My business history. I have been self-employed for over 25 years. I’ve had different businesses throughout that time, sometimes they overlapped but mainly they were the only business I had. The business I had for the longest was a catering business, which I had for 18 years. We had snack bars, units that were on building sites, we did outside catering, and I did some consultancy. I was busy. I had a good team, but I seemed to spend lots of my time firefighting: staff not turning up, regular customers booking at the last moment, and we had lots of customers, so the firefighting was against a backdrop of 24/7 work. Our shops opened at 7 am so staff started at 6.30, and we often had events in the afternoon and others that went on till the early hours. I had lots of teams to manage and lots of projects on the go at any one time. It was fantastic, but eventually, as I got older, I began to realise it was time to sell, which I did.

My type of businesses. As I developed my current business, I vowed that, whatever happened and however I developed it, I would not work 24/7 again. I would work Monday to Friday, no evenings, and no weekends. It is true that I have a business now that rarely requires firefighting. This is partly because of the nature of my business: it is almost unknown that anyone contacts me and says, “I need to network now!” in the same way customers would ring me and say “I forgot to order lunch for today! Can you help please?”  In addition, I have an amazing team of Group Directors who run their meetings and arrange all the admin relating to their meetings. I’m not involved. My job is to build the business, implement strategy, support Group Directors and members.  

I am very protective of my personal time. I worry about people who say they work 24/7 because we all need down time, time to spend time with our beloveds, time to relax and rejuvenate. So, if you do work 24/7 my questions are: “How long can you keep going and what will happen when you reach your breaking point?”

Thank you for reading, here is my gift to you: my Top 20 networking tips just follow this link: ebn.uk.com and complete the form to receive your copy.

Have fun,

Glenys

Thanks for your opinion

Recently I was on a Zoom meeting with people I’d never met before. We had a lovely conversation about business and life and we laughed a lot. I said that I was spending some time that day reviewing my business strategy and immediately one of the people told me what my strategy should be. Not might include or, in their opinion, might be, but this is what my strategy should be.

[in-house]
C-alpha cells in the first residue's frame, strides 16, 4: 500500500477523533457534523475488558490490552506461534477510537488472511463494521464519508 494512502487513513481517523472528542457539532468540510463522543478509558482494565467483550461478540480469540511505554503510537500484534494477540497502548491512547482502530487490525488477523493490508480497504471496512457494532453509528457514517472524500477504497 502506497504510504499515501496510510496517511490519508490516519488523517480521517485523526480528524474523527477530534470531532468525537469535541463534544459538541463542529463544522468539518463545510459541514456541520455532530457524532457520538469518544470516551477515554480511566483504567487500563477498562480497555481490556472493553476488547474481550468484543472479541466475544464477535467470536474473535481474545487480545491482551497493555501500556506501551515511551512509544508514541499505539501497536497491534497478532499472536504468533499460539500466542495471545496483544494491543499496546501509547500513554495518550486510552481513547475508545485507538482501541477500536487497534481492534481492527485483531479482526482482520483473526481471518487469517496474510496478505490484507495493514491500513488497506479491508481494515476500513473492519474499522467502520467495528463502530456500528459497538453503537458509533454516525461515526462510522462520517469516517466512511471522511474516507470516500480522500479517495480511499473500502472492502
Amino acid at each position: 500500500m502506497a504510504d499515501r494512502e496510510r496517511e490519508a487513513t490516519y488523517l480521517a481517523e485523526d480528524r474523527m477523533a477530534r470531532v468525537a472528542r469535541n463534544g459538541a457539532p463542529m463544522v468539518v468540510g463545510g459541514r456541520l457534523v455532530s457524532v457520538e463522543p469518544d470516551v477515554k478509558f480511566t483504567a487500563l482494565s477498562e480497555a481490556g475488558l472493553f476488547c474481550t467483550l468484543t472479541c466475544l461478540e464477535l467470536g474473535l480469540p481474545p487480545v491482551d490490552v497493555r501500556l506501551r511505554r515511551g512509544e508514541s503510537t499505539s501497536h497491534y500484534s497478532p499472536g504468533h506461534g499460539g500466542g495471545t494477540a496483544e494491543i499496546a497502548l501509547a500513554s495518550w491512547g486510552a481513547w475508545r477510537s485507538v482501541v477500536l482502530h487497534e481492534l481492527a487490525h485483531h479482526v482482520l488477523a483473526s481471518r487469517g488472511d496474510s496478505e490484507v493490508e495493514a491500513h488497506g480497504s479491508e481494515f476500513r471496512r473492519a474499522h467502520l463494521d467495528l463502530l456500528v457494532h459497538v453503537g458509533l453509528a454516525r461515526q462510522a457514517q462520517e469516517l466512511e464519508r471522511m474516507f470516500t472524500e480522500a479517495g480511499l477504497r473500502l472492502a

I was surprised because:

  • they were very certain how I should grow my business, and  
  • they seemed to think I would just do what I had been told

This got me thinking.

I think it is true to say that any strategy needs to include certain things: a goal, a plan of implementation (this can be fluid), a timescale and a review process. This is my opinion. My business strategy follows that scheme and in my case, the fluid part needs to be very fluid as opportunities come my way. The issue is that whilst business strategies may be similar, we as business owners are all different. What works for you may not work for me for various reasons, our business may be at different stages of development, we may have been in business for different times, our background, and our experiences will almost certainly be different. We may have difference in the amount of risk we find acceptable and our personal business needs, and our work/life balance may be different. Which brings me to my next point.

Doing what other people tell us to do.

When I became self-employed, I didn’t know what I was going to do, so I set myself three rules. The second was “I never do anything I don’t want to do, with anyone I don’t want to do it with” or to put it another way and to quote my beloved “You don’t do bosses well” I like that all my business decisions are mine, be they good, bad or indifferent I own them. So I listen to opinions and then I decide what I take from them, and, when I give my opinion, I expect others to do the same. If they want my further input they’ll ask, and sometimes they do.

So thank you for your opinion, I may consider it further. As a thank you, here is my gift to you: my Top 20 networking tips just follow this link: ebn.uk.com and complete the form to receive your copy.

Have fun,

Glenys